Oct. 21, 2000
The Moulin Rouge, Las Vegas’ first integrated hotel-casino, was a star that shined brightly for five months in 1955 before the supernova abruptly went dark.
When the nearly 89,000- square-foot club at 900 W. Bonanza Road opened in May of that year, it became a magnet for entertainers such as Frank Sinatra, Sammy Davis Jr. and Harry Belafonte. It was so successful, some say, that the casinos on the Strip were abandoned after midnight because almost everyone — including employees — headed to West Las Vegas.
Unsuccessful attempts have been made by a series of owners over the past 45 years to rekindle the club’s flame, the most persistent among them Sarann Knight Preddy, who, along with her son James Walker and late husband Joe Preddy, had the Moulin Rouge from 1985-97.
Preddy, who has owned a number of nightclubs in her lifetime, and local playwright Dianna Saffold are working on a project to put the story of the Moulin Rouge on stage, as a musical, and then to turn the production into a movie. Saffold is researching and writing the period piece, which she and Preddy plan to debut in the spring. Their goal is to take the show on the road and ultimately to Broadway and Hollywood.
Preddy recently discussed the project, which gained new life when Saffold proposed the stage production as a prelude to a motion picture.
Las Vegas Sun: Why are you working on a play?
Sarann Knight Preddy: I felt we could get it going faster than a movie. We’ve been talking about doing a movie since 1990. I just recently got back to thinking about all the things that need to be told. You never hear about blacks in Las Vegas. I’ve seen the town grow. My father came here to Henderson, when I was a little girl, to work at the magnesium plant. I have seen many things happen and I have this ambition to bring something to the forefront about black people. The play is not going to be a “black thing,” but it will bring to the forefront that there were black people here and black people helped to build this town. All the black entertainers stayed in West Las Vegas. I was a keno writer and had the privilege of meeting all these people. I knew all of them firsthand Pearl Bailey, Nat King Cole, Sammy Davis Jr. I knew everybody.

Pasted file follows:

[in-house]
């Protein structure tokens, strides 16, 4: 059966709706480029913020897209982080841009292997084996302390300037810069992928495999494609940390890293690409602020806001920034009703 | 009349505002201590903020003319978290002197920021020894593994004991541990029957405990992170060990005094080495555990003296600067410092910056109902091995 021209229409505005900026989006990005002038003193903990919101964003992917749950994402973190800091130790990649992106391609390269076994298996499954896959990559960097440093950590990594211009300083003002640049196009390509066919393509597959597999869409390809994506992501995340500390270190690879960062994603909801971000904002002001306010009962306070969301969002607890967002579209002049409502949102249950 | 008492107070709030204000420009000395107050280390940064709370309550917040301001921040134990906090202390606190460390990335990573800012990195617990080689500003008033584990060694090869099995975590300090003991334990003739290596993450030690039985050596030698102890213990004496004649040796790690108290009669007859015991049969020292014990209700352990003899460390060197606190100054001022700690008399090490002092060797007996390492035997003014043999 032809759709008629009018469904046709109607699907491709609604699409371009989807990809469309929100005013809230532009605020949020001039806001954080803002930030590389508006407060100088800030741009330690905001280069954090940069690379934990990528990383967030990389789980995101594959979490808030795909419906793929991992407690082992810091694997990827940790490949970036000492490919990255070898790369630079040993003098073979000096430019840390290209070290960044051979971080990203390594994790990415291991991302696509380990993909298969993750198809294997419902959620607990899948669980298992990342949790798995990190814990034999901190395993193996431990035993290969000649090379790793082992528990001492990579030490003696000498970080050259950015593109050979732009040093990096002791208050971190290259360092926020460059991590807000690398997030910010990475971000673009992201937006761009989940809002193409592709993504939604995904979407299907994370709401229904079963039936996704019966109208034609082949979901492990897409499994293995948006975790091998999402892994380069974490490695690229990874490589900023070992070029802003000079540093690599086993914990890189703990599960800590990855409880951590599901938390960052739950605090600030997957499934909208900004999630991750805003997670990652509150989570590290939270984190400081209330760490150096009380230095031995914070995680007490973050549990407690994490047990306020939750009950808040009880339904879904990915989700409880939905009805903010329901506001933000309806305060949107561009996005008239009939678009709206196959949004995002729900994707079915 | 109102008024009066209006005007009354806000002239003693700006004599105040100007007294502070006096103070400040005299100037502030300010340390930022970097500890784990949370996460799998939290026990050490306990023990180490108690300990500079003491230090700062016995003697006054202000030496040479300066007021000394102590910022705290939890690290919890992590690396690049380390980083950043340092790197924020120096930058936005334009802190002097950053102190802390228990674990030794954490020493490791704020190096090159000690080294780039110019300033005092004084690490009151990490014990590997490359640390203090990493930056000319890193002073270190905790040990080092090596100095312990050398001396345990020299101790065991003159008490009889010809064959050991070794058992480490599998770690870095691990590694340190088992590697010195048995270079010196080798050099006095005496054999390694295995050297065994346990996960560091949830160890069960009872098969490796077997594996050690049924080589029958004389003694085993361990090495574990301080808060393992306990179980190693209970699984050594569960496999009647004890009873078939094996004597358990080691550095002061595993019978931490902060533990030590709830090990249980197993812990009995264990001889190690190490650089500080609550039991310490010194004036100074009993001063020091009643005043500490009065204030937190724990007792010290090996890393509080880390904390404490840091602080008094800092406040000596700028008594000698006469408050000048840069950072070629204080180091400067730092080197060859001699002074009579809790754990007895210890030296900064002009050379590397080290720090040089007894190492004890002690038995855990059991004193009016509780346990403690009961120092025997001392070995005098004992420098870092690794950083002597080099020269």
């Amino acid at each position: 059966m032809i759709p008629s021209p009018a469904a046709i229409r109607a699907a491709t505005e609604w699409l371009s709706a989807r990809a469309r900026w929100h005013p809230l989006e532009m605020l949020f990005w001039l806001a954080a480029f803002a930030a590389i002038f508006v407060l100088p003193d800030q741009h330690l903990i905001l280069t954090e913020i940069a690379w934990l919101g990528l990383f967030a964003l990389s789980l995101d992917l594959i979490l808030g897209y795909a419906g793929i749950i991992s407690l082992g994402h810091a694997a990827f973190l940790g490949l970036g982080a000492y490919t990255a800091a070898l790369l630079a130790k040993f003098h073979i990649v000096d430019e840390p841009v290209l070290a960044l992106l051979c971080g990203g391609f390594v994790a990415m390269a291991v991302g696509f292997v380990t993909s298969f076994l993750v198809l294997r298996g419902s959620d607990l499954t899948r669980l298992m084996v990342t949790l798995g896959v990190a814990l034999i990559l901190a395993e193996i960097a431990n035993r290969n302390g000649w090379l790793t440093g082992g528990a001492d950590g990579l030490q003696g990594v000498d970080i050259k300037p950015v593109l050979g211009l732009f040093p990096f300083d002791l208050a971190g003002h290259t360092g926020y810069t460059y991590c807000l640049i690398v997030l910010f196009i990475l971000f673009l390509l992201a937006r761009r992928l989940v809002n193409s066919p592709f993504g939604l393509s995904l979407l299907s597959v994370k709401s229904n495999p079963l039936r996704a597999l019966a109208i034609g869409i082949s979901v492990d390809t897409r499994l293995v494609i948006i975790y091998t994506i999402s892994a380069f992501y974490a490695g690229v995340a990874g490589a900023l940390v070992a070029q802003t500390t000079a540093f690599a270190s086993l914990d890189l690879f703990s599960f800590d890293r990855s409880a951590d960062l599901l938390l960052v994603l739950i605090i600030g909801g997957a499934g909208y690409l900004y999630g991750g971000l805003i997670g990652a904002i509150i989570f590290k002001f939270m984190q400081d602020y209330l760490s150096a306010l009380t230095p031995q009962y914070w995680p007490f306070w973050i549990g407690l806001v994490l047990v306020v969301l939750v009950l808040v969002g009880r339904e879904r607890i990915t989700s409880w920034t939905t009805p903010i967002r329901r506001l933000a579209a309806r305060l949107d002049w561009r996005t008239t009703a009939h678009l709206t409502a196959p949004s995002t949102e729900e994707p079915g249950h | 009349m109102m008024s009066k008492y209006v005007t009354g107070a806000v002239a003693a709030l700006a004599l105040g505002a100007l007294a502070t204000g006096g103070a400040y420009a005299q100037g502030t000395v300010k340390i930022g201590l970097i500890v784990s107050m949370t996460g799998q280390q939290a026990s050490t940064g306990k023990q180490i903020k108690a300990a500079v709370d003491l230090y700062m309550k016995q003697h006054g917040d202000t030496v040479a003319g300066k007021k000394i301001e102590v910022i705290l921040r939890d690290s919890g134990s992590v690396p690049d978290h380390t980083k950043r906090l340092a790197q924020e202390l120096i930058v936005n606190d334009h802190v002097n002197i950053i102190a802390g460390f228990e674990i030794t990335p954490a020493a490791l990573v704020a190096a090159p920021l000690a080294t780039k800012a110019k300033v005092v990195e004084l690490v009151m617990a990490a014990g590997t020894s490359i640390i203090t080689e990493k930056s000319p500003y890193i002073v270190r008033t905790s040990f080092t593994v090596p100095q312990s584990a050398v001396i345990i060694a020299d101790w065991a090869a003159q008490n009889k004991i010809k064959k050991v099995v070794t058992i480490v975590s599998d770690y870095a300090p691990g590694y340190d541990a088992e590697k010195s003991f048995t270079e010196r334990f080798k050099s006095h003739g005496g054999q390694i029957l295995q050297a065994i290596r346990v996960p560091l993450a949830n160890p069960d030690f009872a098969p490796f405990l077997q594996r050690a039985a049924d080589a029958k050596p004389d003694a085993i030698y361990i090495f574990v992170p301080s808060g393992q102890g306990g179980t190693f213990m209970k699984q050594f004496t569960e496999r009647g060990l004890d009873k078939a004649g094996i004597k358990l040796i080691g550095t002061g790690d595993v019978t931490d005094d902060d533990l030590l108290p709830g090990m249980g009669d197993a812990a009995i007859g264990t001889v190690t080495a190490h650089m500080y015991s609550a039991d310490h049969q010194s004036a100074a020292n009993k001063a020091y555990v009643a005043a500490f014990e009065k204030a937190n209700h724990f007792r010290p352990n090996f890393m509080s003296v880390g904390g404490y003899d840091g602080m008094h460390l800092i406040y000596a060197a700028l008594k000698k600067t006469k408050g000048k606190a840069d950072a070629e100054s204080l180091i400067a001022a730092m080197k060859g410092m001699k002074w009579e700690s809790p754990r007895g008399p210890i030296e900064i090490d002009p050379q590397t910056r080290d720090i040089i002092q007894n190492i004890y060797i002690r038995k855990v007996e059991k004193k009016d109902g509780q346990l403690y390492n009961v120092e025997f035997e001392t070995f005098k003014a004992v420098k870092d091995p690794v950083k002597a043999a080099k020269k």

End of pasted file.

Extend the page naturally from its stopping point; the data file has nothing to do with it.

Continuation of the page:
Sun: What was it like for blacks in Las Vegas in those years?
SKP: We moved to Las Vegas in 1942. Racism, from my perspective, was a very different experience from other people’s. I really didn’t feel it was as much as people say it was. There were a lot of places blacks couldn’t frequent on the Strip, but the thing was, we had our own Strip on Jackson Street. Most of us were working. Entertainers were coming down there. Schools weren’t segregated. Churches weren’t segregated. Just a few hotels built out on the Strip were segregated. Jackson Street wasn’t segregated. Blacks owned the nightclubs and they hired blacks to work for them. Whites and blacks both went there.
Sun: Did you go to the Moulin Rouge when it first opened?